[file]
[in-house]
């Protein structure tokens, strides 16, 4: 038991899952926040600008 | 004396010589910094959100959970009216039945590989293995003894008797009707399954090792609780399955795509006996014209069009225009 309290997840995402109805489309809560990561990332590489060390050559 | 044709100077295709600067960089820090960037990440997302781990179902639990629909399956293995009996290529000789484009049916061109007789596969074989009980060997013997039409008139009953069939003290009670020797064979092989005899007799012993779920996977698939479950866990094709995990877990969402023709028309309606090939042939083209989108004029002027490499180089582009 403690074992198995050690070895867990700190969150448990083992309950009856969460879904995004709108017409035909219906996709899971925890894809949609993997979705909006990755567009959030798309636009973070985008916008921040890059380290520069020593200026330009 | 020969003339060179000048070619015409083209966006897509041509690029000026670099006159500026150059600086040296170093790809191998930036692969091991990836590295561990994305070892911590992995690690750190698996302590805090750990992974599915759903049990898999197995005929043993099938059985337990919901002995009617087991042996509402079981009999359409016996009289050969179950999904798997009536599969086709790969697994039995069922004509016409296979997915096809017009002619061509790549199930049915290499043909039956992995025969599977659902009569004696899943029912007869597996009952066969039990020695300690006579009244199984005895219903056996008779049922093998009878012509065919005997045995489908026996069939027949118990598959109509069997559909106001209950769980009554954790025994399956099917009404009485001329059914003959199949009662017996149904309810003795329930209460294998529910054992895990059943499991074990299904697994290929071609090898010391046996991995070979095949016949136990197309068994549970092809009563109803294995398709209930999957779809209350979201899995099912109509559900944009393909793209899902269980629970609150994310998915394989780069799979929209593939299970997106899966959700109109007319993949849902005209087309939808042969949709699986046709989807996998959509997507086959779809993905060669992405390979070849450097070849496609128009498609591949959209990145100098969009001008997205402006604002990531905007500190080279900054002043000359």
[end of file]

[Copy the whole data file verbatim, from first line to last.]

[in-house]
């Protein structure tokens, strides 16, 4: 038991899952926040600008 | 004396010589910094959100959970009216039945590989293995003894008797009707399954090792609780399955795509006996014209069009225009 309290997840995402109805489309809560990561990332590489060390050559 | 044709100077295709600067960089820090960037990440997302781990179902639990629909399956293995009996290529000789484009049916061109007789596969074989009980060997013997039409008139009953069939003290009670020797064979092989005899007799012993779920996977698939479950866990094709995990877990969402023709028309309606090939042939083209989108004029002027490499180089582009 403690074992198995050690070895867990700190969150448990083992309950009856969460879904995004709108017409035909219906996709899971925890894809949609993997979705909006990755567009959030798309636009973070985008916008921040890059380290520069020593200026330009 | 020969003339060179000048070619015409083209966006897509041509690029000026670099006159500026150059600086040296170093790809191998930036692969091991990836590295561990994305070892911590992995690690750190698996302590805090750990992974599915759903049990898999197995005929043993099938059985337990919901002995009617087991042996509402079981009999359409016996009289050969179950999904798997009536599969086709790969697994039995069922004509016409296979997915096809017009002619061509790549199930049915290499043909039956992995025969599977659902009569004696899943029912007869597996009952066969039990020695300690006579009244199984005895219903056996008779049922093998009878012509065919005997045995489908026996069939027949118990598959109509069997559909106001209950769980009554954790025994399956099917009404009485001329059914003959199949009662017996149904309810003795329930209460294998529910054992895990059943499991074990299904697994290929071609090898010391046996991995070979095949016949136990197309068994549970092809009563109803294995398709209930999957779809209350979201899995099912109509559900944009393909793209899902269980629970609150994310998915394989780069799979929209593939299970997106899966959700109109007319993949849902005209087309939808042969949709699986046709989807996998959509997507086959779809993905060669992405390979070849450097070849496609128009498609591949959209990145100098969009001008997205402006604002990531905007500190080279900054002043000359």